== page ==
Hagel's independent streak derives from the fact that his deepest loyalty is to the soldiers who actually fight the battles that Washington politicians direct them to wage. And like Henry Stimson, a Republican who served in Franklin D. Roosevelt's administration as secretary of war, Hagel believes in bipartisanship and compromise. Those traits have not exactly endeared him to his former brethren in the conservative movement who thirst for martial glory, at least from the sidelines.

So for much of the past decade, Hagel -- despite a lifetime rating of 84 percent from the American Conservative Union -- has been a prickly presence on the right, a traditional realist as opposed to the crusading neocons who have, by and large, co-opted much of the GOP's foreign-policy brain trust. Hagel, you could say, has been trying to wage a lonely insurgency inside his own party to bring it back to reality. It has earned him brickbats such as the "anti-Republican Republican" from the Weekly Standard's Stephen F. Hayes, the author of a hagiography of Cheney. Meanwhile, the conservative National Review has been steadily denouncing him as well. It has depicted Hagel as a Trojan horse. Most recently, it warned about his "increasing coziness with the Obama administration, which can be traced to the 2008 campaign" and suggested that he is a wimp when it comes to dealing with Iran.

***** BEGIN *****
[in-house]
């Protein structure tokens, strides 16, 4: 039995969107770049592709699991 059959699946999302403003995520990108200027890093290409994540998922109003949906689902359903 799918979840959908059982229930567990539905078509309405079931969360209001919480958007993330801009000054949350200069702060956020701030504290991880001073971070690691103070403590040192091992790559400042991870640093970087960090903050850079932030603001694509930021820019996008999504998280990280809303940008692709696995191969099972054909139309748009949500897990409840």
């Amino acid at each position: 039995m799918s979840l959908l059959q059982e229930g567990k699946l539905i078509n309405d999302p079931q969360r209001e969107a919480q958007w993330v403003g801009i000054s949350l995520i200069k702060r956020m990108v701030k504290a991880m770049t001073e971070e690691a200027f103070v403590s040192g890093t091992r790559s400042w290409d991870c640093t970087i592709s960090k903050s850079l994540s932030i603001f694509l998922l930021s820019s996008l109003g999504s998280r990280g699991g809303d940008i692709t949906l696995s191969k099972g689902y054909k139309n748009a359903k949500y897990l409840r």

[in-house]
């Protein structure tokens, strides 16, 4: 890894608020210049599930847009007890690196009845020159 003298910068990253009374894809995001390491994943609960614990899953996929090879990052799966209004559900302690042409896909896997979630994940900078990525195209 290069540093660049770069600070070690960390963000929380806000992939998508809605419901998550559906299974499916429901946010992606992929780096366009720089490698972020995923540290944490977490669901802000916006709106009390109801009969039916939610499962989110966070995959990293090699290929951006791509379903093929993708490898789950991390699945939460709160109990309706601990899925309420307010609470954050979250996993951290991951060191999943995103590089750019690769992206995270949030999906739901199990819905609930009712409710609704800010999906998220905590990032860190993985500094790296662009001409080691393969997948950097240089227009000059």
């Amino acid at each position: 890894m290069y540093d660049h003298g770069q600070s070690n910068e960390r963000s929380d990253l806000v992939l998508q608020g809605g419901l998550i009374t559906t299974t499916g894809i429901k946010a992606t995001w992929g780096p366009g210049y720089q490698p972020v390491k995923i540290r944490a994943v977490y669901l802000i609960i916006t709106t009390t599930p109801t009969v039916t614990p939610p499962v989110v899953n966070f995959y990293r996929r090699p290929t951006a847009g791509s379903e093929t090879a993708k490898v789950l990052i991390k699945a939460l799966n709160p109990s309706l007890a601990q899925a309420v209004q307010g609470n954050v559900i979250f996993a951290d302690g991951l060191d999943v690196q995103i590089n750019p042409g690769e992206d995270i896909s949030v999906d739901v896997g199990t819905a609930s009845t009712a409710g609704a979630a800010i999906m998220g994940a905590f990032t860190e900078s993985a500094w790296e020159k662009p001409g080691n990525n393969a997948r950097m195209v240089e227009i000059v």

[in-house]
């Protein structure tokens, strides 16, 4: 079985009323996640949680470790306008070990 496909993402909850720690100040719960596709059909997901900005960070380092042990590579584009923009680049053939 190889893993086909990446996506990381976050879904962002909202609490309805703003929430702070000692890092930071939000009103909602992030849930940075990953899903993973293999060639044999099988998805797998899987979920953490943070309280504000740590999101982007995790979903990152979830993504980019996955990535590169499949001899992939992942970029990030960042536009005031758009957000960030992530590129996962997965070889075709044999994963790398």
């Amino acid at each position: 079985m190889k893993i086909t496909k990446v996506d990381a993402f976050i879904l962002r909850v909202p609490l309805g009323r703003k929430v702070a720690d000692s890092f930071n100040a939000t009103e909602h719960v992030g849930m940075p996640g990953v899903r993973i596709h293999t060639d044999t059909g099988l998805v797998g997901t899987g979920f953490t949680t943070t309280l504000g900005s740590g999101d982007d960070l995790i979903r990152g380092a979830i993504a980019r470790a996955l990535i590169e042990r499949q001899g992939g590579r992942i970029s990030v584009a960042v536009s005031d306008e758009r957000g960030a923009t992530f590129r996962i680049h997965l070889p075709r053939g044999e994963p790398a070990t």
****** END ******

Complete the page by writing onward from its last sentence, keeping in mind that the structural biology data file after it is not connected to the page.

There can be no doubting that Hagel has moved toward Obama. But given that Obama has adhered more closely to the realist precepts of Henry Kissinger and Brent Scowcroft than Republicans themselves, it can hardly be described as a sinister, traitorous, or even startling development. On the contrary, it seems like a natural evolution. Since 2009, he has served as co-chairman of the president's Foreign Intelligence Advisory Board. And Hagel's moderate tone jibes well with Obama's. Hagel, for example, voted in 2007 against labeling Iran's Revolutionary Guards a terrorist organization -- he wants to keep the lines open to Iran for diplomatic negotiations. He believes in the perils of global warming. And he believes in a Middle East peace process -- in 2006, he said in an op-ed, "until we are able to lead a renewal of the Israeli-Palestinian peace process, mindless destruction and slaughter will continue in Lebanon, Israel and across the Middle East" -- which is why he's attracting the ire of pro-Israel groups such as AIPAC for his refusal to dismiss Palestinian aspirations for their own state. As the Daily Beast's Eli Lake reports, "In 2009, Hagel signed onto a letter from the U.S. Middle East Project that urged Obama to begin talks with Hamas, a U.S. designated terrorist group, in an effort to revive the peace process."